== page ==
Configuring sendmail to use a Smart Host

Chances are if you have a Linux server in your home, you’ll want it to be able to send you emails, e.g. its daily logwatch or the output from cron jobs.

But most ISPs block SMTP so you can’t directly send emails from your server to wherever they need to go, which is what the default config of sendmail does.

So you need to tell sendmail to forward its mail through something called a Smart Host, which is just an SMTP server that your ISP runs.

First, find out from your ISP what their Smart Host or SMTP server is called. This is usually available somewhere on their website.

Now open up /etc/mail/sendmail.mc for editing. Locate the following block, remove the dnl markers and change the name of the server to match your ISP’s.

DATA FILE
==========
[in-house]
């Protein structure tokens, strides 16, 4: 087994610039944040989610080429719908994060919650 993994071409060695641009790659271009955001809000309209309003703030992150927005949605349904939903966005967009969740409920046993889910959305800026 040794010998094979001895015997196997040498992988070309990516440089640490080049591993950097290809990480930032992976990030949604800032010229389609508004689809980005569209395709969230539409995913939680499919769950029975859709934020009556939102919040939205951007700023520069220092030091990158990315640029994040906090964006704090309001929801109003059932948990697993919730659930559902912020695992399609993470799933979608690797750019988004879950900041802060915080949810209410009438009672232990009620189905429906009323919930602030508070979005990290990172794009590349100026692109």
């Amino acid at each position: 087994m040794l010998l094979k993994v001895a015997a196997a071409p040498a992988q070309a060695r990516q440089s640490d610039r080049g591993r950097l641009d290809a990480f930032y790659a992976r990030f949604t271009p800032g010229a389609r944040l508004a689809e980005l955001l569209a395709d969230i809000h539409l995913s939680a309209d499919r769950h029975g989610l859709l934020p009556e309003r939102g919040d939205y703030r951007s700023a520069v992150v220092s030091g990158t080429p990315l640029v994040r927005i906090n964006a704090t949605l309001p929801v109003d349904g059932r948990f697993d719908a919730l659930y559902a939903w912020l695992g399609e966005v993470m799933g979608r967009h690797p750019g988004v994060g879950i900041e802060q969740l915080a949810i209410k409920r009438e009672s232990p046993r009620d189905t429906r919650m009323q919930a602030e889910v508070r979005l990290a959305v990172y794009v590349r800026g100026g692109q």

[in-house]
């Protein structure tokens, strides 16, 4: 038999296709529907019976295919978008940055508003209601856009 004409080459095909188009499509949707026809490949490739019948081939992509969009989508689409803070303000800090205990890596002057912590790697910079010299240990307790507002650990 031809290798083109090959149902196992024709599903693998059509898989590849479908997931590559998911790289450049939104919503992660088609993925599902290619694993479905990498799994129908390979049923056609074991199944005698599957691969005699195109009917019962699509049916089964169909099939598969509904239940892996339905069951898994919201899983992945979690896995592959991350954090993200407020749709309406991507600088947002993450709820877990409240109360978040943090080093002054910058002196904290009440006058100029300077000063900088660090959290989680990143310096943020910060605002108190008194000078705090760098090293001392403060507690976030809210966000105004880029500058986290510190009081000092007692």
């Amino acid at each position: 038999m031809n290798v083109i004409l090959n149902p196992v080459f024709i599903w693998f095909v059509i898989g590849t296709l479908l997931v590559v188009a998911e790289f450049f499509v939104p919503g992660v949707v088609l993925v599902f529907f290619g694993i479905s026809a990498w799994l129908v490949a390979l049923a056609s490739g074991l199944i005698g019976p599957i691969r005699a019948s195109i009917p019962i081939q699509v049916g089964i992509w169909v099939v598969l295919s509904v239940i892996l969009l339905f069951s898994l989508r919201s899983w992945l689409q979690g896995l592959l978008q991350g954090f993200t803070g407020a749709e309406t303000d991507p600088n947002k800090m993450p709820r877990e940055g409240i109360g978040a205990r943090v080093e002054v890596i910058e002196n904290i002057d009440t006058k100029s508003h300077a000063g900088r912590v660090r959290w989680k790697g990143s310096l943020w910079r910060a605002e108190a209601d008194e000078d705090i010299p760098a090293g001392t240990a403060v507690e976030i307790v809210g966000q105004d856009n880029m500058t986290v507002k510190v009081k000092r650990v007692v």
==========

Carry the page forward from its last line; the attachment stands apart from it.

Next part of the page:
dnl # Uncomment and edit the following line if your outgoing mail needs to
dnl # be sent out through an external mail server:
dnl #
define(`SMART_HOST', `mail.my-isp.com')

After editing, you have to run the /etc/mail/make program to write the sendmail config file. Then restart the sendmail daemon.

service sendmail restart

Your server is now capable of sending outoing mail through an external mail server. But there’s one final tweak. Open /etc/aliases and change the very last line so that you receive root’s mail.

# Person who should get root's mail
root:           me@jonathangazeley.com

Be First to Comment

Leave a Reply